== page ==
Personally, I see it as a gift and welcome it. Doesn’t mean I need to agree with it or use it, but I appreciate it being available. I tend to skip labeling feedback as “criticism” as that term can be emotionally triggering.
DON’T LOOK A GIFT HORSE IN THE MOUTH
I also try to avoid giving a shit about how the feedback is given. The most useful feedback I ever got was someone falling asleep while I was screening something for them.
THINGS ARE CONSTRUCTIVE IF YOU KNOW HOW TO CONSTRUCT WITH THEM.
Putting the burden of feedback being “constructive” is on you, not the other person. While it might be lovely for the other person to analyze your work, break things down clearly and articulate suggestions of how to improve it… that is not realistic in most situations. And in some ways it doesn’t matter.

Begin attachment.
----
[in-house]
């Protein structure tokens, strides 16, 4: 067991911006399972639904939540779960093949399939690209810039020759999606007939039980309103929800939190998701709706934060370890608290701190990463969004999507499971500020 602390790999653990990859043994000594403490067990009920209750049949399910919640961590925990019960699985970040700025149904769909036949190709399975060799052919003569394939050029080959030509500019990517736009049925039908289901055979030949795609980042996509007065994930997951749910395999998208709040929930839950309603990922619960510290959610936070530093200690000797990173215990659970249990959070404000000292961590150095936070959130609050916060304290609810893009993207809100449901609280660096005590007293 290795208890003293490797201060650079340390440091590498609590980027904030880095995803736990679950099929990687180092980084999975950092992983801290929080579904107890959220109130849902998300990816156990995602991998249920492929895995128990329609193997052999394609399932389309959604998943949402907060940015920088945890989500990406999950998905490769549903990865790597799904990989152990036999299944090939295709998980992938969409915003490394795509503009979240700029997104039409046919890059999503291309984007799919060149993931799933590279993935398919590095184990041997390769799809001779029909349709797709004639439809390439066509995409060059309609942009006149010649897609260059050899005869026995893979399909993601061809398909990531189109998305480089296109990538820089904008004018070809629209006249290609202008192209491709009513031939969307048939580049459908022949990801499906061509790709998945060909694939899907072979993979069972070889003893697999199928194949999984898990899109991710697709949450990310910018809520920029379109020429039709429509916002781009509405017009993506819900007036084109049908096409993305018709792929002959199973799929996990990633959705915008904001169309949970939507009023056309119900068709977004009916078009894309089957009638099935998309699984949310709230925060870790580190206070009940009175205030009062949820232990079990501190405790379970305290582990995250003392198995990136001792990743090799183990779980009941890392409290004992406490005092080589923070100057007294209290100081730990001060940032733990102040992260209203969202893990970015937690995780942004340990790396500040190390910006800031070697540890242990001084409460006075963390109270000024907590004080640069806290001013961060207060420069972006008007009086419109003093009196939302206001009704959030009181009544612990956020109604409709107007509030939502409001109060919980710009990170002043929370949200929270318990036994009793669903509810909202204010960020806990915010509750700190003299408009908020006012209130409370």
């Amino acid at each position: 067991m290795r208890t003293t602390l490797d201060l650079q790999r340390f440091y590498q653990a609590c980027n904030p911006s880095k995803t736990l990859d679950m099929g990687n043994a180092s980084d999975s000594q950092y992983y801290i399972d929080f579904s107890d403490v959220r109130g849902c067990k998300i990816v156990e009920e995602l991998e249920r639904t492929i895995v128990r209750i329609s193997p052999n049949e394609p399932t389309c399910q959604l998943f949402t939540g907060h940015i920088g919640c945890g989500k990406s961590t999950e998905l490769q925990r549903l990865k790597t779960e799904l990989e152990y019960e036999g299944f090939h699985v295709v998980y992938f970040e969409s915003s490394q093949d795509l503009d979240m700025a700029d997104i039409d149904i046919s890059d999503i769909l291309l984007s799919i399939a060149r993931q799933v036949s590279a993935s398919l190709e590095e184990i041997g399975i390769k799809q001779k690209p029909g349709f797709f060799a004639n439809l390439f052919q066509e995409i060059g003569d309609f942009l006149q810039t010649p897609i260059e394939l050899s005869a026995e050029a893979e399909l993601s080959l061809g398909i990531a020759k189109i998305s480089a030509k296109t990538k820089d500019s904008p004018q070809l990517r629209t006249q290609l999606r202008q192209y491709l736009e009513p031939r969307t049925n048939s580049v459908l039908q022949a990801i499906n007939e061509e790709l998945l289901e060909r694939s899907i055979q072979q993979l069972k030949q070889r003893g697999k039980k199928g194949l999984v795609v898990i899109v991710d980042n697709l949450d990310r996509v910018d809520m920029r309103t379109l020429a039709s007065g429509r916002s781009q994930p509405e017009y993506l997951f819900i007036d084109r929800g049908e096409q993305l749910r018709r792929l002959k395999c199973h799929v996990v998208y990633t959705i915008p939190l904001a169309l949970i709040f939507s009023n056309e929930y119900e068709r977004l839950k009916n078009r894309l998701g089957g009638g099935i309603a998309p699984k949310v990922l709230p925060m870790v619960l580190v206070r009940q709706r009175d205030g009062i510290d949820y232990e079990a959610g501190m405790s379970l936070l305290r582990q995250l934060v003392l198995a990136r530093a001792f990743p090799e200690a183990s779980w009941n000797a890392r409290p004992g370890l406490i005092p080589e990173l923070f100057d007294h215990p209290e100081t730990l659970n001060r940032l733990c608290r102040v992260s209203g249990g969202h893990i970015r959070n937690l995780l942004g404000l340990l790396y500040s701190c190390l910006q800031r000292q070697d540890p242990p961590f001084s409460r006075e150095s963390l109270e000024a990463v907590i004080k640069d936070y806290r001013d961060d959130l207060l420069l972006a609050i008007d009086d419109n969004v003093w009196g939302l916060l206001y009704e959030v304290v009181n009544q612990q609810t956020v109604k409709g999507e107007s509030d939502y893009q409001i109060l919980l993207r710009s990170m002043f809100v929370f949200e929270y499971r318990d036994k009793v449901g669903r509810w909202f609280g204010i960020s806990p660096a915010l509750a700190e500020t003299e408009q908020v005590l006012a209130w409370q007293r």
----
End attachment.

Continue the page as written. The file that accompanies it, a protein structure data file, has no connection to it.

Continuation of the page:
The art is in hearing phrases like “I didn’t like that” or “that could have been more interesting” or “the production could have been better” and imaging what those comments might mean in the context in which they were given. Then construct, if you wish, on top of that.
IT’S NOT ABOUT YOU
Artists make art all the time. People can not like something you made. So what?!?! Hell, I don’t like 99% of music, films and art that people make. If you are making something to be shared with the public, get used to people not connecting with it… and them expressing it in ways other than how you wish they would.
BRING IT ON!
Personally, I try to create an environment where people WANT to give me feedback… good, bad or indifferent because I love receiving gifts.
WHAT IS YOUR APPROACH?